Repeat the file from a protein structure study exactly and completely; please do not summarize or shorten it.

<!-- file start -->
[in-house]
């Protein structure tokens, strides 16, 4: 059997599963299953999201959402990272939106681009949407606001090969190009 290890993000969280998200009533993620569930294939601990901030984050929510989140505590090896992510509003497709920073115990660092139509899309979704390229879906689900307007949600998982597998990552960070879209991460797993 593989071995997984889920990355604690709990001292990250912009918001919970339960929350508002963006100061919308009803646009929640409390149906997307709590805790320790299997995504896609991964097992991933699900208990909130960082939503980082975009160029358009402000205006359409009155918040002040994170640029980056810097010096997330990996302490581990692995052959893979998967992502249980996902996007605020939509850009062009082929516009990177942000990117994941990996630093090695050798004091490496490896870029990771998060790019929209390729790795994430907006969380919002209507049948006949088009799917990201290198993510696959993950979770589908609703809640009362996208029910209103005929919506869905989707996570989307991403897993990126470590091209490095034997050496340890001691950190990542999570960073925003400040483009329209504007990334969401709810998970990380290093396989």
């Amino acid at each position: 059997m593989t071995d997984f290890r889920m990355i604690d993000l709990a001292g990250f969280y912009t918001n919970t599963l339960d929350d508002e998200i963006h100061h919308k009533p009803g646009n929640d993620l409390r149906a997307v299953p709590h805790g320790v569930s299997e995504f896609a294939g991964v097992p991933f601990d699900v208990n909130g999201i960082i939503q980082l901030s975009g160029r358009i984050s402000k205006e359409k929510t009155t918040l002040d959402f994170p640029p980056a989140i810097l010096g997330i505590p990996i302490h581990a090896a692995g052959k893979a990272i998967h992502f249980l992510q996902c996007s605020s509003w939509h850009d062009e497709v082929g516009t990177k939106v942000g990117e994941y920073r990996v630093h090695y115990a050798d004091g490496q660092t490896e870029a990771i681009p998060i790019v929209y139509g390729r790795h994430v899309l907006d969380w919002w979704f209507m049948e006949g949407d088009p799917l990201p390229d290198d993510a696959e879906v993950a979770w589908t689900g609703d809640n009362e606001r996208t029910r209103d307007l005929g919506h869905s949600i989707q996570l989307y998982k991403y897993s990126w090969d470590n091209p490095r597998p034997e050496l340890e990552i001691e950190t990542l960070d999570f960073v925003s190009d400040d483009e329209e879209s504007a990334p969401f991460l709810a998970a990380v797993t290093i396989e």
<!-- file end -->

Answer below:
[in-house]
């Protein structure tokens, strides 16, 4: 059997599963299953999201959402990272939106681009949407606001090969190009 290890993000969280998200009533993620569930294939601990901030984050929510989140505590090896992510509003497709920073115990660092139509899309979704390229879906689900307007949600998982597998990552960070879209991460797993 593989071995997984889920990355604690709990001292990250912009918001919970339960929350508002963006100061919308009803646009929640409390149906997307709590805790320790299997995504896609991964097992991933699900208990909130960082939503980082975009160029358009402000205006359409009155918040002040994170640029980056810097010096997330990996302490581990692995052959893979998967992502249980996902996007605020939509850009062009082929516009990177942000990117994941990996630093090695050798004091490496490896870029990771998060790019929209390729790795994430907006969380919002209507049948006949088009799917990201290198993510696959993950979770589908609703809640009362996208029910209103005929919506869905989707996570989307991403897993990126470590091209490095034997050496340890001691950190990542999570960073925003400040483009329209504007990334969401709810998970990380290093396989």
């Amino acid at each position: 059997m593989t071995d997984f290890r889920m990355i604690d993000l709990a001292g990250f969280y912009t918001n919970t599963l339960d929350d508002e998200i963006h100061h919308k009533p009803g646009n929640d993620l409390r149906a997307v299953p709590h805790g320790v569930s299997e995504f896609a294939g991964v097992p991933f601990d699900v208990n909130g999201i960082i939503q980082l901030s975009g160029r358009i984050s402000k205006e359409k929510t009155t918040l002040d959402f994170p640029p980056a989140i810097l010096g997330i505590p990996i302490h581990a090896a692995g052959k893979a990272i998967h992502f249980l992510q996902c996007s605020s509003w939509h850009d062009e497709v082929g516009t990177k939106v942000g990117e994941y920073r990996v630093h090695y115990a050798d004091g490496q660092t490896e870029a990771i681009p998060i790019v929209y139509g390729r790795h994430v899309l907006d969380w919002w979704f209507m049948e006949g949407d088009p799917l990201p390229d290198d993510a696959e879906v993950a979770w589908t689900g609703d809640n009362e606001r996208t029910r209103d307007l005929g919506h869905s949600i989707q996570l989307y998982k991403y897993s990126w090969d470590n091209p490095r597998p034997e050496l340890e990552i001691e950190t990542l960070d999570f960073v925003s190009d400040d483009e329209e879209s504007a990334p969401f991460l709810a998970a990380v797993t290093i396989e």